He was summoned by ASIO, thrown in jail and kicked out of the
country. Scott Parkin felt the force of Australia's security
crackdown, and harsher measures are on the way. Marian Wilkinson
and David Marr report.
"Angela" called out of the blue, soon after Scott Parkin arrived
in Melbourne. Her message to the Texas peace activist was brief.
She was phoning from ASIO and wanted him to come in for an
interview. Would it affect his visa, Parkin wanted to know. Angela
wouldn't say. Was this a voluntary request? Voluntary, she replied.
Then, said Parkin, "I don't think I'll come and see you".
Parkin was shaken. The 36-year-old community college instructor,
who says he espouses the path of Mahatma Gandhi and Martin Luther
King, had been travelling around Australia for months, giving
workshops on non-violent political activism. In Sydney late last
month he joined hundreds of anti-globalisation demonstrators
outside the Opera House, denouncing 300 of the world's top
executives at the Forbes Global CEO Conference. Among the
protesters were the Greens senator Kerry Nettle and one of her
staffers, Max Phillips. There were clashes, arrests and a trampled
The demonstrations made few front-page headlines, although
Parkin did appear on TV news. He also helped out with a bit of
street theatre, "The Coalition of the Billing", outside the Sydney
headquarters of Halliburton, a giant US contractor in Iraq.
Early this month Parkin left for Melbourne, where he was to run
another workshop at the Irene Warehouse in Brunswick. Then came the
phone call from ASIO. Parkin immediately contacted Iain Murray, a
local activist and fellow organiser for the workshop.
Murray was taken aback. Unlike some in the peace movement, he
was not prone to paranoia. There was no arrest warrant for Parkin
and Murray played down the call as "a minor bit of intimidation".
But Parkin asked him would he find himself in a prison cell if they
went ahead with the workshop?
"I doubt it," Murray recalls telling him. "It seemed like a
ludicrous concept." But, just in case, he gave Parkin the name of a
legal aid lawyer.
Then, last Saturday, Parkin was sitting in the Kaleidoscope Cafe
in Brunswick when 10 men walked in and confronted him. Shortly
after, Murray got a very different call from his US friend. "Iain,
I am calling to tell you I have been detained by the Australian
Federal Police and Immigration agents and I am at the Carlton West
A second message followed: "I've been told that a competent
Australian authority has assessed that I am a national security
risk and that I may be placed in mandatory detention."
Parkin's arrest, detention and removal from Australia made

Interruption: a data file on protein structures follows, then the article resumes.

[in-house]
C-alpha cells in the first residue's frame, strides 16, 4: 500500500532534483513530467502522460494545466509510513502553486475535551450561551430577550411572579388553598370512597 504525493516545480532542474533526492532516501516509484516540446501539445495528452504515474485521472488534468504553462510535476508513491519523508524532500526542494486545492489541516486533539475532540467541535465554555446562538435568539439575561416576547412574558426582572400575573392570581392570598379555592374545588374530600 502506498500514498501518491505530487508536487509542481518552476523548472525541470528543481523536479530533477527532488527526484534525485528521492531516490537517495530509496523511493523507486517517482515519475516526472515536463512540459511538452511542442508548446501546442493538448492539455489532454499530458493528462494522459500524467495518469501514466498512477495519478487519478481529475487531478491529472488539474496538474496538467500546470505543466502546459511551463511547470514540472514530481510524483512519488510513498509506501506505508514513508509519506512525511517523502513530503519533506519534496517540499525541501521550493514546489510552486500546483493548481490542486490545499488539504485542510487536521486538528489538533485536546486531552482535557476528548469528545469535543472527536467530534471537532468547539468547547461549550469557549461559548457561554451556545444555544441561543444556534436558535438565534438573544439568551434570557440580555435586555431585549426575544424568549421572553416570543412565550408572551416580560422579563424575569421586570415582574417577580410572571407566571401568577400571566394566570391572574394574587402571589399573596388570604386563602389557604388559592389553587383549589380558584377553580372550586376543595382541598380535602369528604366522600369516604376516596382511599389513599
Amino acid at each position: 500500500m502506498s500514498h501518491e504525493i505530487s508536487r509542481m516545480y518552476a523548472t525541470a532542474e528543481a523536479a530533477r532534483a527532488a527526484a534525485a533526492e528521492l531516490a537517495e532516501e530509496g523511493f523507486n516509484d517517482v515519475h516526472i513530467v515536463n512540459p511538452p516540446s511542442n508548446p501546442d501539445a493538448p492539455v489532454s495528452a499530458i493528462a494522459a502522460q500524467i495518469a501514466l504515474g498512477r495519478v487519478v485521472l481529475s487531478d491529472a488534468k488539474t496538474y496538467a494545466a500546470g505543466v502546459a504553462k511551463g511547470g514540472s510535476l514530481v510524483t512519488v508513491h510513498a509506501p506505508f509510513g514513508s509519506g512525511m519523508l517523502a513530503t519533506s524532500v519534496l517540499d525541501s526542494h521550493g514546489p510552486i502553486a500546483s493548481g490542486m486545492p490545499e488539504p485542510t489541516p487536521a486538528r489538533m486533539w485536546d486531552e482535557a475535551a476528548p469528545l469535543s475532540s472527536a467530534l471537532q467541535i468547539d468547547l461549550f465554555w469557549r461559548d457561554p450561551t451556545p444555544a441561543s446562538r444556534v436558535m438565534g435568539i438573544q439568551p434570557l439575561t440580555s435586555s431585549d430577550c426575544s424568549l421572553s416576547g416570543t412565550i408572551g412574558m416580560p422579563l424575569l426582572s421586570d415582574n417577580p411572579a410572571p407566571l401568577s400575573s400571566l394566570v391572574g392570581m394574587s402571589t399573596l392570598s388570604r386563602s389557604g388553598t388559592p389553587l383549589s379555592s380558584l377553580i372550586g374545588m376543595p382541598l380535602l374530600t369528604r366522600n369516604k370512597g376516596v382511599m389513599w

headlines around the world.
No one in Government, including the Attorney-General, Philip
Ruddock, has suggested Parkin was threatening a terrorist attack,
mixing chemicals for a bomb or calling for jihad. But, apparently
on the strength of an ASIO report, the Government said Parkin was
engaged in "politically motivated violence". In ASIO's and
Ruddock's view, Parkin's activism had crossed the line between
political dissent and undermining national security.
But what troubles civil liberties lawyers, political activists,
the Greens and the Democrats is that the Government refused to tell
either Parkin or his lawyers how he crossed that line, or the basis
for their evidence. Ruddock strongly implied that to do so would
threaten intelligence sources and set a dangerous precedent.
When the Greens leader, Bob Brown, tried to move a Senate motion
this week, asking the Government to provide the information,
Ruddock castigated him: "Will his next suggestion be that ASIO make
public its threat assessments, effectively issuing instructions to
terrorists about how to exploit our vulnerabilities?"
Ruddock's message seemed to be: trust ASIO and don't challenge
the Government's judgement in this dangerous age. "There is no
indication ASIO is making a habit of recommending that alleged
peace activists be deported on a whim," he said.
What Parkin's lawyers, and other human rights lawyers, fear is
that no one will be allowed to test ASIO's assessments or the
minister's assurance. This week, it became clear that the raft of
counter-terrorism laws enacted since September 11, 2001, will make
it extremely difficult for Parkin to see the evidence against him,
even if his lawyers pursue the case through the Australian courts.
That is why political activists around Australia, from Greenpeace
to the Muslim Civil Rights Network, are watching the Parkin case
with some trepidation.
For the first time since those terrorist attacks in the US, a
harsh spotlight has been cast on Australia's counter-terrorism
laws. And it is becoming clearer that the laws have given ASIO and